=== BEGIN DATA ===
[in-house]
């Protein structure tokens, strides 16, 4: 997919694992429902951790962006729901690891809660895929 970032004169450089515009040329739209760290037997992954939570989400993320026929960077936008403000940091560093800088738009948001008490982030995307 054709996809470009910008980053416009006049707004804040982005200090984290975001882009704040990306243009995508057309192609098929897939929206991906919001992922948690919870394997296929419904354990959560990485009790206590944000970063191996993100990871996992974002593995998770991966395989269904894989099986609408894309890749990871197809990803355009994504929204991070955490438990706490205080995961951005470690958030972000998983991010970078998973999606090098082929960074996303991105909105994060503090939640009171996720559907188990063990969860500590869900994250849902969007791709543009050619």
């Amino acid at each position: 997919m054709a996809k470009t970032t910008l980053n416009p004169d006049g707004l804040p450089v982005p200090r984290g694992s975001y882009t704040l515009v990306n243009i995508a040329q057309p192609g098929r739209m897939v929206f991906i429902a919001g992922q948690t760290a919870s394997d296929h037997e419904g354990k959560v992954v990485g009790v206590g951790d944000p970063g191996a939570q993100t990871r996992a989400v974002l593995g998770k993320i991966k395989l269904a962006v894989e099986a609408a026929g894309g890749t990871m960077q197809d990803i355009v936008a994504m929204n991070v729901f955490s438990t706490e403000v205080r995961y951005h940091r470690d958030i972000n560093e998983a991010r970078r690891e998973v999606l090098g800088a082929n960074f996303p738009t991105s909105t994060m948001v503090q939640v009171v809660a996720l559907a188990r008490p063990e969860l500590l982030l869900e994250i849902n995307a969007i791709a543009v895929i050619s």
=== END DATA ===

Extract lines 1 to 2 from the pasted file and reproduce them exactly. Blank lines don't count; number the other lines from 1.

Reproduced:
[in-house]
């Protein structure tokens, strides 16, 4: 997919694992429902951790962006729901690891809660895929 970032004169450089515009040329739209760290037997992954939570989400993320026929960077936008403000940091560093800088738009948001008490982030995307 054709996809470009910008980053416009006049707004804040982005200090984290975001882009704040990306243009995508057309192609098929897939929206991906919001992922948690919870394997296929419904354990959560990485009790206590944000970063191996993100990871996992974002593995998770991966395989269904894989099986609408894309890749990871197809990803355009994504929204991070955490438990706490205080995961951005470690958030972000998983991010970078998973999606090098082929960074996303991105909105994060503090939640009171996720559907188990063990969860500590869900994250849902969007791709543009050619």